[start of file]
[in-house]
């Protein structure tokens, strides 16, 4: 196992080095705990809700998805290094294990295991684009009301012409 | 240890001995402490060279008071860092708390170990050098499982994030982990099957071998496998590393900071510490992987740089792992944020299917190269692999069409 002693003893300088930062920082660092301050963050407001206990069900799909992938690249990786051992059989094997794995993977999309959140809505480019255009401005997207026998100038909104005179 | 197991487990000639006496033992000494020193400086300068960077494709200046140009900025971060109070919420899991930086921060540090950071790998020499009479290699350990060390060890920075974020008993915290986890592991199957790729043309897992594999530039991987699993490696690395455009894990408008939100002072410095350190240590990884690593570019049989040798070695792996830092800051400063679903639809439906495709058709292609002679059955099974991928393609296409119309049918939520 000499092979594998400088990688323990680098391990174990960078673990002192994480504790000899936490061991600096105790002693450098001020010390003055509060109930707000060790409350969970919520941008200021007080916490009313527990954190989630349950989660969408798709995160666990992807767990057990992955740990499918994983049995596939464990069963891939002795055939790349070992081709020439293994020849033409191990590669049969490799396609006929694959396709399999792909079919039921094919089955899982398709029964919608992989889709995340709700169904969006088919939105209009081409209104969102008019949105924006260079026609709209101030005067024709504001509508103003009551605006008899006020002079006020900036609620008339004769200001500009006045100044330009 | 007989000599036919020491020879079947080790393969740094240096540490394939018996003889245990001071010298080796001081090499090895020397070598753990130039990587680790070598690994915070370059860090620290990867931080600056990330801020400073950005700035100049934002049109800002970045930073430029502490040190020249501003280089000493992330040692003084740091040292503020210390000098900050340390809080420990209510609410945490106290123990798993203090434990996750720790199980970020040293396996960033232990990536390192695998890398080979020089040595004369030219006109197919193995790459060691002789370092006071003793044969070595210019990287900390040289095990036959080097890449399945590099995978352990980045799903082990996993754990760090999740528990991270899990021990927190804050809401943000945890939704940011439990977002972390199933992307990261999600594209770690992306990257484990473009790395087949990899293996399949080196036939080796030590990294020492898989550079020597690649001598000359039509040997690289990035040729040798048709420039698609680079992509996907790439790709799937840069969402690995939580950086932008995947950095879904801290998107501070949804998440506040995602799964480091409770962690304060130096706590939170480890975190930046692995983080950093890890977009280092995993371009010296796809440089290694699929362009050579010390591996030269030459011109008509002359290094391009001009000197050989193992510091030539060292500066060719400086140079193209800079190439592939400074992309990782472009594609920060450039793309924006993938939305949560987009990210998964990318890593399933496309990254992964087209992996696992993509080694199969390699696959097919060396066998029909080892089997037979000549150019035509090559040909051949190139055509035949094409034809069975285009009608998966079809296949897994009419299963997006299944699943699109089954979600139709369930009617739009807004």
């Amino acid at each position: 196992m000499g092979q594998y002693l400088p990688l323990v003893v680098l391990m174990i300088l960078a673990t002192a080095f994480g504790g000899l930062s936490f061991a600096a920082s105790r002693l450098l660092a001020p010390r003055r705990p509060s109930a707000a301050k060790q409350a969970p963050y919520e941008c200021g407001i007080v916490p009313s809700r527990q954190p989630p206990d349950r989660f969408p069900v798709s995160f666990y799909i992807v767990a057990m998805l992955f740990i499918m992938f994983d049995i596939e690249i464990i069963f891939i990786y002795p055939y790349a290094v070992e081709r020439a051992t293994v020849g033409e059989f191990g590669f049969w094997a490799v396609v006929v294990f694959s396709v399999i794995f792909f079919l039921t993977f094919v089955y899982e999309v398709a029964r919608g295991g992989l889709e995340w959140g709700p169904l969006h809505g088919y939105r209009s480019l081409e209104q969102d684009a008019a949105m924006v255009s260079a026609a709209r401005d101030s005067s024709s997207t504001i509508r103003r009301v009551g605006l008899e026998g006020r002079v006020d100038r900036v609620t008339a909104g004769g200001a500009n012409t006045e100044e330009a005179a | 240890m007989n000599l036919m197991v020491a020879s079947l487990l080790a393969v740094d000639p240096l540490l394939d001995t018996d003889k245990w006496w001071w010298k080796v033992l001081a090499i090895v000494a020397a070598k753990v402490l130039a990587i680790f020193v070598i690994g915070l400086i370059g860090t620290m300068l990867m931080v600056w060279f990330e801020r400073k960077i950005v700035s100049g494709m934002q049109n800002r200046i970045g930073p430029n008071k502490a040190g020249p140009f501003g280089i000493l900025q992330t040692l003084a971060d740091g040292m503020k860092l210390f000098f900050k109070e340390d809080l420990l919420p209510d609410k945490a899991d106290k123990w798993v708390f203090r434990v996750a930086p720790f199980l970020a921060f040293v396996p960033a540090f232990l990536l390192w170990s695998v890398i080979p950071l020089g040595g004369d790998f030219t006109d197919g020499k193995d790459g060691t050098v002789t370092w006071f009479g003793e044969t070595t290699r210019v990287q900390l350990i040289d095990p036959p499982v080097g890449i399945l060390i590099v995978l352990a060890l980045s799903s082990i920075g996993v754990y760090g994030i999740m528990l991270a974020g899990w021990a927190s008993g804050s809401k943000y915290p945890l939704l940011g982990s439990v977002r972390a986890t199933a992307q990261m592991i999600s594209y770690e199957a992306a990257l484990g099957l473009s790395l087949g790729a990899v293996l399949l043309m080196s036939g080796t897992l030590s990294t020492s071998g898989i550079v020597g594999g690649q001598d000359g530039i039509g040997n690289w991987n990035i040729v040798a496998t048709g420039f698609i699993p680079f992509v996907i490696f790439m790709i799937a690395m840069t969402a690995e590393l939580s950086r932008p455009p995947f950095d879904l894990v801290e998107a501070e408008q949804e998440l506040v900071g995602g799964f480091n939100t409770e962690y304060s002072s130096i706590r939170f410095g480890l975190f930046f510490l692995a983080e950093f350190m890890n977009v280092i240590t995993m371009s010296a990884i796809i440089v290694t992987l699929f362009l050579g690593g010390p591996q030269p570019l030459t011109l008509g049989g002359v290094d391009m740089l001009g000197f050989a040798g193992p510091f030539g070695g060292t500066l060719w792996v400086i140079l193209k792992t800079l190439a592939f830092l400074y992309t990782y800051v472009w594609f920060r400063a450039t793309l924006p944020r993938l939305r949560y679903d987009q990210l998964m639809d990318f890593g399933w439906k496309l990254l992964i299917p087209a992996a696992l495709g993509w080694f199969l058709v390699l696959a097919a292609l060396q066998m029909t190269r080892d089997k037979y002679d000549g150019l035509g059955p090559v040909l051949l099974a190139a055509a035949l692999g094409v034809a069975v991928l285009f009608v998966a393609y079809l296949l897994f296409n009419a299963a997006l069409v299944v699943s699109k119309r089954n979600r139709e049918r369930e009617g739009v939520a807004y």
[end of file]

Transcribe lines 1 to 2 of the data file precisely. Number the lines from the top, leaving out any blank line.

[in-house]
């Protein structure tokens, strides 16, 4: 196992080095705990809700998805290094294990295991684009009301012409 | 240890001995402490060279008071860092708390170990050098499982994030982990099957071998496998590393900071510490992987740089792992944020299917190269692999069409 002693003893300088930062920082660092301050963050407001206990069900799909992938690249990786051992059989094997794995993977999309959140809505480019255009401005997207026998100038909104005179 | 197991487990000639006496033992000494020193400086300068960077494709200046140009900025971060109070919420899991930086921060540090950071790998020499009479290699350990060390060890920075974020008993915290986890592991199957790729043309897992594999530039991987699993490696690395455009894990408008939100002072410095350190240590990884690593570019049989040798070695792996830092800051400063679903639809439906495709058709292609002679059955099974991928393609296409119309049918939520 000499092979594998400088990688323990680098391990174990960078673990002192994480504790000899936490061991600096105790002693450098001020010390003055509060109930707000060790409350969970919520941008200021007080916490009313527990954190989630349950989660969408798709995160666990992807767990057990992955740990499918994983049995596939464990069963891939002795055939790349070992081709020439293994020849033409191990590669049969490799396609006929694959396709399999792909079919039921094919089955899982398709029964919608992989889709995340709700169904969006088919939105209009081409209104969102008019949105924006260079026609709209101030005067024709504001509508103003009551605006008899006020002079006020900036609620008339004769200001500009006045100044330009 | 007989000599036919020491020879079947080790393969740094240096540490394939018996003889245990001071010298080796001081090499090895020397070598753990130039990587680790070598690994915070370059860090620290990867931080600056990330801020400073950005700035100049934002049109800002970045930073430029502490040190020249501003280089000493992330040692003084740091040292503020210390000098900050340390809080420990209510609410945490106290123990798993203090434990996750720790199980970020040293396996960033232990990536390192695998890398080979020089040595004369030219006109197919193995790459060691002789370092006071003793044969070595210019990287900390040289095990036959080097890449399945590099995978352990980045799903082990996993754990760090999740528990991270899990021990927190804050809401943000945890939704940011439990977002972390199933992307990261999600594209770690992306990257484990473009790395087949990899293996399949080196036939080796030590990294020492898989550079020597690649001598000359039509040997690289990035040729040798048709420039698609680079992509996907790439790709799937840069969402690995939580950086932008995947950095879904801290998107501070949804998440506040995602799964480091409770962690304060130096706590939170480890975190930046692995983080950093890890977009280092995993371009010296796809440089290694699929362009050579010390591996030269030459011109008509002359290094391009001009000197050989193992510091030539060292500066060719400086140079193209800079190439592939400074992309990782472009594609920060450039793309924006993938939305949560987009990210998964990318890593399933496309990254992964087209992996696992993509080694199969390699696959097919060396066998029909080892089997037979000549150019035509090559040909051949190139055509035949094409034809069975285009009608998966079809296949897994009419299963997006299944699943699109089954979600139709369930009617739009807004």